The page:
How YOU Can Be One of Charlie's Angels

Nov 20, 2000
Review by  
Rated a Very Helpful Review

Pros:Beautiful women, mindless fun

Cons:Camp doesn't blend well with action, Drew Barrymore

How to become a Charlie’s Angel:

1) Be a beautiful, blond, blue-eyed, All-American girl, with a great smile and a knock-out body. Use success from role in popular movie, There’s Something About Mary, to get cast.

2) Be a beautiful, dark-haired, exotic woman, with flawless features and smoldering sexuality. Use success from role in popular TV show, Ally McBeal, to get cast.

3) Be the producer. Use position to cast yourself.

First, let me review the movie, then I’ll get to an explanation of the above intro. I gave it three stars, which makes it a good movie that I’d watch a second time on video. Here’s why:

The Cast

The casting, is, with one notable exception, well-done. Cameron Diaz and Lucy Liu make great Angels: beautiful and talented. They work well together, and they’ve got the whole “we’re Charlie’s little girls” thing down pat. Sam Rockwell, as Eric Knox, the kidnappee the Angels have to save, does a good job with his highest profile role to date. Kelly Lynch turns up with dark hair, and she hasn’t looked this good since Roadhouse, which amazingly was over 10 years ago. Bill Murray is a great Bosley – but they don’t give him enough to work with here, ditto for Tim Curry. The lack of scenery for them to chew was a disappointment.

The Angels’ boyfriends are forgettable, not because of the acting, but because they are given even less to do than Murray and Curry. Tom Green is supposed to be hilarious, but I think his allegedly funny lines made the final cut only because his girlfriend was the producer.

John Forsythe reprises his role as the voice of Charlie, which was cool. But they blew a chance to do something really smooth – Farrah Fawcett wanted to be the voice of Charlie in the movie, but they turned down her offer. Then again, she may have wanted to do her body-painting thing on set – I’m sure Miss Barrymore would have been threatened by that.

The Plot

The Angels are hired to rescue Eric Knox, who has invented a voice-recognition technology that, interfaced with satellites, can pinpoint anyone in the world when they speak on their cell phone. Privacy as we know it will cease to exist! (Actually, that already happened when the Fourth Amendment was eviscerated, but I won’t nitpick).

This is about the only original part of the movie. There’s a nice twist halfway through the movie that ties it into the original series that’s pretty cool. Better than MI:2’s recycled “killer virus on the loose” plot, at any rate.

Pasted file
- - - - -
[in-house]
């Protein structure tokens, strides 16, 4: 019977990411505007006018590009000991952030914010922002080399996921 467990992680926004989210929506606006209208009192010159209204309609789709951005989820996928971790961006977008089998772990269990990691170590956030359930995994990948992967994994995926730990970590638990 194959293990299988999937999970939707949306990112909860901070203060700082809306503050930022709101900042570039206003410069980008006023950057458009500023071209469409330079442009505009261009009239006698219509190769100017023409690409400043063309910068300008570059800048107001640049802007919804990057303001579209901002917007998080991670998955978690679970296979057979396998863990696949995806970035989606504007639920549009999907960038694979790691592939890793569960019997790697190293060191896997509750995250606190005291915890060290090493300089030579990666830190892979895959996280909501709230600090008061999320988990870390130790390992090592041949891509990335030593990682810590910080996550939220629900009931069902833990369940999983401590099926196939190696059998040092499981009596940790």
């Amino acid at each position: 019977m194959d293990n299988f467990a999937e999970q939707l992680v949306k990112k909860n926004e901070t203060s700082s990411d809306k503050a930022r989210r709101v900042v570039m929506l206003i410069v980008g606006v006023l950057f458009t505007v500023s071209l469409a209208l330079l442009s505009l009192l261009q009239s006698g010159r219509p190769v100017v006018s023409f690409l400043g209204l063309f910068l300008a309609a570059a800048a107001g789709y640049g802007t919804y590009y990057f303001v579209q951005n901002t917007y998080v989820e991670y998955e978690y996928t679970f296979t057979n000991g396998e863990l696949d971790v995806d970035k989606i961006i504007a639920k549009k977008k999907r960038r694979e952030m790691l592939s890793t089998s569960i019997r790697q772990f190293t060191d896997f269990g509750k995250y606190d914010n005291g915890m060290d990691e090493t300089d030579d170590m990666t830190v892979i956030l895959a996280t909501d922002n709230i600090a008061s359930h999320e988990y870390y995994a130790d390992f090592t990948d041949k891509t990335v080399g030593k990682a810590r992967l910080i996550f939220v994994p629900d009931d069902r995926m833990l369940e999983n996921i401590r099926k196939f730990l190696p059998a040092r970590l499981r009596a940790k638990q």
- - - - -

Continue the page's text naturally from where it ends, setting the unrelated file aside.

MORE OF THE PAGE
The Action/The Camp

I’m a little torn here. The flick is supposed to be campy, but it wants to be an action film at the same time. So it’s not campy in the manner of Rocky Horror Picture Show or Army of Darkness, but there are comic references to Miami Vice, The Great Escape, MI:2 (complete with John Woo dove), and more that I’m forgetting. There’s also some pretty cool action scenes – nothing original, of course. However, the fight scenes are a la The Matrix. Now I thought the fight scenes in The Matrix, where Keanu and Larry Fishburne are performing moves out of the Streetfighter videogames, were very smooth. However, there was an explanation for why they could leap fifteen feet in the air and walk on walls – it WAS a videogame. When you’re watching Diaz, Liu, and Barrymore perform the same moves, in the “real world”, it just doesn’t “look” right. I know, “It’s a movie!” but I asked around about this one, and many were in agreement.

Also, I love gunfights. I like to hear so many shells hitting the floor, it’s like someone hit the jackpot on a slot machine. But Miss Barrymore is opposed to guns and violence they spawn, so only the bad guys use guns, not our righteous little angels. Yawn.

While we’re on Miss Barrymore, let’s talk about her alleged status as a Charlie’s Angel. Not to sound like a sexist pig (which I unavoidably will), but she’s just not pretty enough. I couldn’t figure out which of the original Angels she was supposed to be, but she can’t hold a candle to even Kate Jackson, let alone Farrah (and I bet she’s supposed to be Farrah). Sorry, but this is like a beauty pageant – you need to have beauty! Diaz and Liu make her look like the ugly step-Angel. However, this was Barrymore’s project, and she got to pick herself. Mistake. She compounds that mistake by trying to convert slutty into sexy like some alchemist gone mad. The scene where she hangs her breasts of her coveralls to befuddle a man makes her look like trailer trash. Oh, I’m sure he was befuddled – he was probably thinking, “Lady, zip those things up, or I’m going to hurl like I got a bad burger at Jack-in-the-Box!”

Drew fans, sorry to pick on her, but you can expect me to be ranting again next year, when Barrymore plays the title role in the remake of Barbarella. That’s right, she’s no Jane Fonda either!

Back on task, Charlie’s Angels is a solid, if uninspired, movie. It’s very well-done, so
just enjoy this formulaic flick, and don’t look for anything original.

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